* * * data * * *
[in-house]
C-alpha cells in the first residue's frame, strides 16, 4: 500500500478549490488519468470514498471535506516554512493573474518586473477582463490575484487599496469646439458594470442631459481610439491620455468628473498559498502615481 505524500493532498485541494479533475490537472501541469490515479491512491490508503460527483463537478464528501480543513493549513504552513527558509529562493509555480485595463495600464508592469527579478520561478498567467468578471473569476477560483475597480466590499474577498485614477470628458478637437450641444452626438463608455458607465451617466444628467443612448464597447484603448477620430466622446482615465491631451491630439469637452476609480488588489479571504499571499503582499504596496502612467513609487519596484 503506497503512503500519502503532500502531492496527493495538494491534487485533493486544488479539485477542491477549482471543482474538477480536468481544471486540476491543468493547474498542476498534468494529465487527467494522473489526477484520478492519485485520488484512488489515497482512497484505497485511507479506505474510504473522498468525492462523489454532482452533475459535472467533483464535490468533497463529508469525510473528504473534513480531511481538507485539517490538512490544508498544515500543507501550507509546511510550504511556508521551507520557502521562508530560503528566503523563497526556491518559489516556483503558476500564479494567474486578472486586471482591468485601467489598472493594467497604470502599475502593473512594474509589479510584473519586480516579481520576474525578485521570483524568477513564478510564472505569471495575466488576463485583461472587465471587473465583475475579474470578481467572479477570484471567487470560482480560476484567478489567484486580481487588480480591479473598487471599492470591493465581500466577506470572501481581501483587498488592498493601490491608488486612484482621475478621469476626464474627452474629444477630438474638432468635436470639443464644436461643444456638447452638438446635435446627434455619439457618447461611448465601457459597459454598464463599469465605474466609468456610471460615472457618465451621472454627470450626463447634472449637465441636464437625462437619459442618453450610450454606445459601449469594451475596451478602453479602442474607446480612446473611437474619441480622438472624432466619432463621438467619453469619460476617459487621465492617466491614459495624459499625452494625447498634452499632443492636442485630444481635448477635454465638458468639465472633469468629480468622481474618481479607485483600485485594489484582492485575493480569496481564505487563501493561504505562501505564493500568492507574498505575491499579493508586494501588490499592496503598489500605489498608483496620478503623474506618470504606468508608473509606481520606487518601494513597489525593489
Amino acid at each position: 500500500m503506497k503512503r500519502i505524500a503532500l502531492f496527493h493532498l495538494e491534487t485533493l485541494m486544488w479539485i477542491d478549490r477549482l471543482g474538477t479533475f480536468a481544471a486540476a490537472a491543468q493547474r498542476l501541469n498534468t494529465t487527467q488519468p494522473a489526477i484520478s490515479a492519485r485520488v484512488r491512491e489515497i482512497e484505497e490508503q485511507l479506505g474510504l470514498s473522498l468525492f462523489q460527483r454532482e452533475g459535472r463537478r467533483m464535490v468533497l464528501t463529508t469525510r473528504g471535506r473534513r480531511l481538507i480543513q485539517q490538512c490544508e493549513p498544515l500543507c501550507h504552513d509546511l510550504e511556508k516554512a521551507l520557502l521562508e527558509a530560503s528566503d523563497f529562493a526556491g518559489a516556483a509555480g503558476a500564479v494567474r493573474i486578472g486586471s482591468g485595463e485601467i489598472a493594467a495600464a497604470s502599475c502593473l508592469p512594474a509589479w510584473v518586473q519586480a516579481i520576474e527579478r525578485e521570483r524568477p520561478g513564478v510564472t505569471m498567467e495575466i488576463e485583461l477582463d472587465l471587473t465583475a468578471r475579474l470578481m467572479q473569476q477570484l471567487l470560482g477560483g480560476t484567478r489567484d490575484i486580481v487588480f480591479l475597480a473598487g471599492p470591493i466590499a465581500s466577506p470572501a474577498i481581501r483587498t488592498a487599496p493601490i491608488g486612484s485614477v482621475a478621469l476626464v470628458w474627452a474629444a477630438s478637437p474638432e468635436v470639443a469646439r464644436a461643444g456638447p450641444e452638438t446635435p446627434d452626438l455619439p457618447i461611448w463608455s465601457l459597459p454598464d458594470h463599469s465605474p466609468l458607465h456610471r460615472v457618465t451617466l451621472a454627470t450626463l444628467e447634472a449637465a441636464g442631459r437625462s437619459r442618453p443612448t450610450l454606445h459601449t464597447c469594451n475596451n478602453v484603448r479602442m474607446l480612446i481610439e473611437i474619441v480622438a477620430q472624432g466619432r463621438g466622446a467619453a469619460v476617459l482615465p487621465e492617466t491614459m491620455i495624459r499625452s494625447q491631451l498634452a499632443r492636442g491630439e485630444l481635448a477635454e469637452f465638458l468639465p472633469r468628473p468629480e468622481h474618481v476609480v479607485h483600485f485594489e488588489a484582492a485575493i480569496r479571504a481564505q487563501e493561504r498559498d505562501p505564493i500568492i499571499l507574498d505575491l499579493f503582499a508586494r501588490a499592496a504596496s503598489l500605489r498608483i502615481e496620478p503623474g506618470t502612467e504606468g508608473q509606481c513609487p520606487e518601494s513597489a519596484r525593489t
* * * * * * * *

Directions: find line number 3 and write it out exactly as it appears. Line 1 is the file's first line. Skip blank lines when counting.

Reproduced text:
Amino acid at each position: 500500500m503506497k503512503r500519502i505524500a503532500l502531492f496527493h493532498l495538494e491534487t485533493l485541494m486544488w479539485i477542491d478549490r477549482l471543482g474538477t479533475f480536468a481544471a486540476a490537472a491543468q493547474r498542476l501541469n498534468t494529465t487527467q488519468p494522473a489526477i484520478s490515479a492519485r485520488v484512488r491512491e489515497i482512497e484505497e490508503q485511507l479506505g474510504l470514498s473522498l468525492f462523489q460527483r454532482e452533475g459535472r463537478r467533483m464535490v468533497l464528501t463529508t469525510r473528504g471535506r473534513r480531511l481538507i480543513q485539517q490538512c490544508e493549513p498544515l500543507c501550507h504552513d509546511l510550504e511556508k516554512a521551507l520557502l521562508e527558509a530560503s528566503d523563497f529562493a526556491g518559489a516556483a509555480g503558476a500564479v494567474r493573474i486578472g486586471s482591468g485595463e485601467i489598472a493594467a495600464a497604470s502599475c502593473l508592469p512594474a509589479w510584473v518586473q519586480a516579481i520576474e527579478r525578485e521570483r524568477p520561478g513564478v510564472t505569471m498567467e495575466i488576463e485583461l477582463d472587465l471587473t465583475a468578471r475579474l470578481m467572479q473569476q477570484l471567487l470560482g477560483g480560476t484567478r489567484d490575484i486580481v487588480f480591479l475597480a473598487g471599492p470591493i466590499a465581500s466577506p470572501a474577498i481581501r483587498t488592498a487599496p493601490i491608488g486612484s485614477v482621475a478621469l476626464v470628458w474627452a474629444a477630438s478637437p474638432e468635436v470639443a469646439r464644436a461643444g456638447p450641444e452638438t446635435p446627434d452626438l455619439p457618447i461611448w463608455s465601457l459597459p454598464d458594470h463599469s465605474p466609468l458607465h456610471r460615472v457618465t451617466l451621472a454627470t450626463l444628467e447634472a449637465a441636464g442631459r437625462s437619459r442618453p443612448t450610450l454606445h459601449t464597447c469594451n475596451n478602453v484603448r479602442m474607446l480612446i481610439e473611437i474619441v480622438a477620430q472624432g466619432r463621438g466622446a467619453a469619460v476617459l482615465p487621465e492617466t491614459m491620455i495624459r499625452s494625447q491631451l498634452a499632443r492636442g491630439e485630444l481635448a477635454e469637452f465638458l468639465p472633469r468628473p468629480e468622481h474618481v476609480v479607485h483600485f485594489e488588489a484582492a485575493i480569496r479571504a481564505q487563501e493561504r498559498d505562501p505564493i500568492i499571499l507574498d505575491l499579493f503582499a508586494r501588490a499592496a504596496s503598489l500605489r498608483i502615481e496620478p503623474g506618470t502612467e504606468g508608473q509606481c513609487p520606487e518601494s513597489a519596484r525593489t